Sunday, March 30, 2014

Agents of Heaven (3/30/14)

The Agents of Heaven
John Shuck

First Presbyterian Church
Elizabethton, Tennessee

March 30, 2014
Fourth Sunday of Lent

Matthew 5:1-16 (Scholars’ Version)
Seeing the crowds, he climbed up the mountain, and when he had sat down, his disciples came to him.  He then began to speak, and this is what he would teach them:

Congratulations to the poor in spirit!
The empire of Heaven belongs to them.
Congratulations to those who grieve!
            They will be consoled.
Congratulations to the gentle!
They will inherit the earth.
Congratulations to those who hunger and thirst for justice!
They will have a feast.
Congratulations to the merciful!
They will receive mercy.
Congratulations to those whose motives are pure!
They will see God.
Congratulations to those who work for peace!
They will be called God’s children.
Congratulations to those who have suffered persecution for the sake of justice!
The empire of Heaven belongs to them.

Congratulations to you when they denounce you and persecute you and spread malicious gossip about you because of me.  Rejoice and be glad!  In heaven you’ll be more than rewarded.  Remember, that is how they persecuted the prophets who preceded you.

You are the salt of the earth.  But if salt loses its zing, how will it be made salty?  It’s then good for nothing, except to be thrown out and stomped on.  You are the light of the world.  A city sitting on top of a mountain can’t be concealed.  Nor do people light a lamp and put it under a bushel basket, but instead on a lampstand, where it sheds light for everyone in the house.  That’s how your light should shine in public, so others can see your good deeds and praise your Father in the heavens.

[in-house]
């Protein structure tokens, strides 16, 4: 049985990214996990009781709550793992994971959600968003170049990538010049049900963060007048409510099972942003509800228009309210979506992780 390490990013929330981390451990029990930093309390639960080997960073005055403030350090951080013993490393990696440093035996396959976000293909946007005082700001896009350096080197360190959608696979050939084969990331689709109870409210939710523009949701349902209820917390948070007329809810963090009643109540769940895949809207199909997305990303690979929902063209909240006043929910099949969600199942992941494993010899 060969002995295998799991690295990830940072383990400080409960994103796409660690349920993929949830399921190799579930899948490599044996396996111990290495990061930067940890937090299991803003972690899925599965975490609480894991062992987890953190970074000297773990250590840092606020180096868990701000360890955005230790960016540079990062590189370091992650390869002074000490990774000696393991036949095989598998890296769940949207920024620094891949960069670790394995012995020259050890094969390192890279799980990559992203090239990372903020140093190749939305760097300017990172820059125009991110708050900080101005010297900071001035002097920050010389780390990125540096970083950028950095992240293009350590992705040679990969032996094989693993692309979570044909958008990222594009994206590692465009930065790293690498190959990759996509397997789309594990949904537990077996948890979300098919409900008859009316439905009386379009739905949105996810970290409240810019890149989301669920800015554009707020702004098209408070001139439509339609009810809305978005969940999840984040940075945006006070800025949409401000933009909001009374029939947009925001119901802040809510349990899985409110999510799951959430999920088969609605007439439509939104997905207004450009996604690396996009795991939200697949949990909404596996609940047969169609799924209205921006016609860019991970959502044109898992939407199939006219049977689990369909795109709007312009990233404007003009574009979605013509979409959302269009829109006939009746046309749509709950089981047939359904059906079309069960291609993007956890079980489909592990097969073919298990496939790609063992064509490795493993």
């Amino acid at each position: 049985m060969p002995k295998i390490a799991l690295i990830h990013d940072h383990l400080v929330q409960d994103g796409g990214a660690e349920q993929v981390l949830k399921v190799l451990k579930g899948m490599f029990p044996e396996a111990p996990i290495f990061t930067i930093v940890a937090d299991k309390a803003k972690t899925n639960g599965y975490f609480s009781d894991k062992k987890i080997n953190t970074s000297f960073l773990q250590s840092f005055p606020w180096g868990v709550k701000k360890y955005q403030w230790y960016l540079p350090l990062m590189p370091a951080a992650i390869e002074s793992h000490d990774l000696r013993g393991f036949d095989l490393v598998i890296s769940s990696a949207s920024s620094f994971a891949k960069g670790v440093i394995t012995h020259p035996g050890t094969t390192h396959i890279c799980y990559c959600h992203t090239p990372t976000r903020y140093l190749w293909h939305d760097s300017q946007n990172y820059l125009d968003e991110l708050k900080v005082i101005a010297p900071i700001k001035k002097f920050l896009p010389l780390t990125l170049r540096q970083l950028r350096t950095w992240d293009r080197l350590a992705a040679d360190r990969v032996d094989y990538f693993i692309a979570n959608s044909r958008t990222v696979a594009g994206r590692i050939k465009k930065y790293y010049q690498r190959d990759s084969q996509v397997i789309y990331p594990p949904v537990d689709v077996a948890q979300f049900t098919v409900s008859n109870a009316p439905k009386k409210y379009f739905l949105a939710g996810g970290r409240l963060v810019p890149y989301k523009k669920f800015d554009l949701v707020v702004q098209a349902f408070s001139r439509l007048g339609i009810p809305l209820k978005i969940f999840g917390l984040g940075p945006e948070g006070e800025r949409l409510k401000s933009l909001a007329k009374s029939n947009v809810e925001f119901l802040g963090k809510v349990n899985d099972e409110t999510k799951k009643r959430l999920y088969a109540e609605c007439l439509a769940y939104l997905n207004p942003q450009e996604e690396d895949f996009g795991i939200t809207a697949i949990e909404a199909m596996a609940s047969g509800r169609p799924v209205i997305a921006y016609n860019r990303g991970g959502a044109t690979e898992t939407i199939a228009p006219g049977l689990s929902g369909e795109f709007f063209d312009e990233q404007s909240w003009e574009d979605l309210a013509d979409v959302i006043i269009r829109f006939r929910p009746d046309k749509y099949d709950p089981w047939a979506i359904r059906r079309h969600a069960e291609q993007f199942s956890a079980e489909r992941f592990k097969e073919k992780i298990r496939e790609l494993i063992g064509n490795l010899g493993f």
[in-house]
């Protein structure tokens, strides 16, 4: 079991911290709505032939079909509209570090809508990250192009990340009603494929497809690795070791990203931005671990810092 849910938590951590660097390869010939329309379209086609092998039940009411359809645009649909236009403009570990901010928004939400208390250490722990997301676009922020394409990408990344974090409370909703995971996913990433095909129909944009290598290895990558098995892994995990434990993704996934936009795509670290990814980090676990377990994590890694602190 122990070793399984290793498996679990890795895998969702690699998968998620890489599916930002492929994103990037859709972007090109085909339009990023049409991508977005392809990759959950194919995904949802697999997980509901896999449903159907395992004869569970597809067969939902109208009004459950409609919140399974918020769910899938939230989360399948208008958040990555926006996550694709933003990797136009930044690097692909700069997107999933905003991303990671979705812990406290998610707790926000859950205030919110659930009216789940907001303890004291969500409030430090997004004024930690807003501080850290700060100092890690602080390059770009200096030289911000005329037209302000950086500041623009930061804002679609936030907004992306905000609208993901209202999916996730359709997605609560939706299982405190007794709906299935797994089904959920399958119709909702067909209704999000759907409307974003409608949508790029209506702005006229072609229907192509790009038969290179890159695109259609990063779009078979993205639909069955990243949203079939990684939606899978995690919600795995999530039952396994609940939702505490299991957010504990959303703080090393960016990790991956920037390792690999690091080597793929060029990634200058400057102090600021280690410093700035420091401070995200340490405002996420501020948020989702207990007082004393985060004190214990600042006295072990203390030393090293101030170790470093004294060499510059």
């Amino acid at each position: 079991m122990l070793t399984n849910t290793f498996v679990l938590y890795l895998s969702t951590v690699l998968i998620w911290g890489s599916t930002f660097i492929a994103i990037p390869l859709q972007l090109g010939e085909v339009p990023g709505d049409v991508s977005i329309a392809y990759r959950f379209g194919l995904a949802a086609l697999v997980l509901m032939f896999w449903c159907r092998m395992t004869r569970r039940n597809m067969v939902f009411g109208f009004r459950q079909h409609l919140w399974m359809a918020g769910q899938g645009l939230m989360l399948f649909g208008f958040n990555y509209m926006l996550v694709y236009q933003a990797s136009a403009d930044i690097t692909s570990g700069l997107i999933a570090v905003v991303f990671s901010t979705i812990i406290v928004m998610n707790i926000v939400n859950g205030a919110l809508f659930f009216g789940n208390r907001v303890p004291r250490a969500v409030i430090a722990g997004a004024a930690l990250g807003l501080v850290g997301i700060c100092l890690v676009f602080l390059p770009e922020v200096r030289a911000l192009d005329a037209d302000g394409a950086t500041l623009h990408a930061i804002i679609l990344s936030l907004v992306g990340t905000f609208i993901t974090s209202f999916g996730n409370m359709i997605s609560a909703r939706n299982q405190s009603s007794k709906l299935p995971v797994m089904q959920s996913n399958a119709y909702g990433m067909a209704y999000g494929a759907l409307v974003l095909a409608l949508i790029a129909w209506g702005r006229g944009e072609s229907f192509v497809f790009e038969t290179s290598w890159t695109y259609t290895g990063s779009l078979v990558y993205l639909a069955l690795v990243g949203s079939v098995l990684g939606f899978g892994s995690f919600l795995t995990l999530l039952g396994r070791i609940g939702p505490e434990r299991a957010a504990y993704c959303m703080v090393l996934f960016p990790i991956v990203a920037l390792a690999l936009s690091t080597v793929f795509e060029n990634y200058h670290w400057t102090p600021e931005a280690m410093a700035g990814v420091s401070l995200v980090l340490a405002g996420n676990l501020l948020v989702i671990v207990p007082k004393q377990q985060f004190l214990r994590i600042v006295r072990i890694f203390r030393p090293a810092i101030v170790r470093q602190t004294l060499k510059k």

-- Robert Miller, ed., The Complete Gospels Fourth Edition

During the season of Spring we honor the spiritual path or the life path of justice and compassion or the via transformativa.   This Latin phrase is taken from theologian Matthew Fox.  His definitive text on Creation Spirituality is called Original Blessing.  In it, he outlined four paths.   I will offer the Latin phrase and a translation in English:

The via positiva or the way of awe and wonder
The via negativa or the way of letting go and letting be
The via creativa or the way of creativity and imagination, and
The via transformativa or the way of justice making and compassion

For the past several years I have structured worship services around these four paths.   One path corresponds to each season.   During summer we emphasize the via positiva with its vibrancy, Fall and the falling leaves remind us of the via negativa, Winter as the days grow longer call to mind the via creativa that works underground, hidden, and Spring as life bursts forth gives expression to the via transformativa to the transforming possibilities of new life, new creation.   

We are now into Spring.   The way of justice-making and compassion.   Questions for us are

1)   how are we being transformed and
2)   how are we agents of transformation?   

The invitation through this series of sermons and through this season is to personally reflect on those two questions.   How am I being transformed and how am I an agent of transformation?